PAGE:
The year after the Iron Curtain fell I visited Moscow, Russia, to teach a classroom filled with eager ministerial students. I appreciated the opportunity to invest in their young lives but really missed my wife. The Internet and email systems had not invaded the world of communications yet, so we corresponded through faxes. The phone system was not stable in those days, so it took many attempts in both directions for us to communicate.
I cannot capture in words the excitement I felt when missionary Carla Sunberg called me from across town with the welcoming words, “Sue just sent you a fax.”
I ran down 10 flights of stairs and across several streets to the subway station. I rode the subway across town and then walked to the missionary apartment. I read Sue’s fax over and over until I nearly memorized every word. Why? Because I had just received a new message from my wife. She shared news from home, words of encouragement for my assignment, and reminders of her love for me.
Who is Sue? I could tell you that she has a human body with 206 bones, seven octillion atoms (7 followed by 27 zeros), and composed of 55% water. That is factually true but misses the point entirely. She is my wife, the love of my life. I enjoy every minute of our time together and miss her terribly whenever we are apart. So her faxes to Russia had very little to do with information and much to do with connecting at the emotional level of our life together.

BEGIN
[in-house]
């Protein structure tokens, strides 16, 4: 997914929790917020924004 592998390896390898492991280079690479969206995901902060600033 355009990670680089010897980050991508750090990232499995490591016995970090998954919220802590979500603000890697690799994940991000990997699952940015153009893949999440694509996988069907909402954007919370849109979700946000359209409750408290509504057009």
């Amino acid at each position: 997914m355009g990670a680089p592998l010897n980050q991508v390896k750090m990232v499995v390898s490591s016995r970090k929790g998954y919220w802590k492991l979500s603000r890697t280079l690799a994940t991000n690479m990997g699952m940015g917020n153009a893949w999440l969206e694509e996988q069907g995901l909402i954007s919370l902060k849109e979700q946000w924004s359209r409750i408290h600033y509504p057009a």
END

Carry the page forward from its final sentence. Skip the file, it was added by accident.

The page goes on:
I think of those love letters often when I spend time daily reading the Bible.
I approach my time in Scripture as an opportunity to read God’s love letters to me.
I often hear people refer to the Bible as ancient history, a book of mystery, a collection of truth statements, a guide for living, or a study of the human condition. True, it can be described from dozens of perspectives. But, to see it as simply religious literature or a collection of pithy truth statements misses its purpose entirely.
We learn many things about God, ourselves, and life on earth in the pages of the Bible. Those truths serve us well when applied to daily living. But, that’s not why we read the Bible. The pages of Scripture offer us a love story of a heavenly Father who created us, looks after us, and longs to spend time with us daily. They remind us of His comfort and care in ways we seldom recognize. They foster a relationship that is as rich and meaningful as any we know on earth.
Can words on the pages of a book really do all of that? Not by themselves. The Bible is far more than a book. The Holy Spirit inspired authors to pen the thoughts God placed in their hearts. Then, He carefully inspired believers to collect those thoughts into the pages of our Bible. He further guided those who copied the texts word-for-word by hand across many centuries and then inspired translators as they passed the text from one language to another. He didn’t stop there. Thankfully, even now the Holy Spirit of God sits beside you every time you open the Bible, gives you eyes of faith as you read, and whispers His message straight into your heart.
1 John 4:10 says, “This is love: not that we loved God, but that he loved us and sent his Son as an atoning sacrifice for our sins.” We can describe the Bible in many ways. I think it is the best love letter we will ever read.
Frank M. Moore is editor in chief of Holiness Today.
Holiness Today, July/Aug 2018.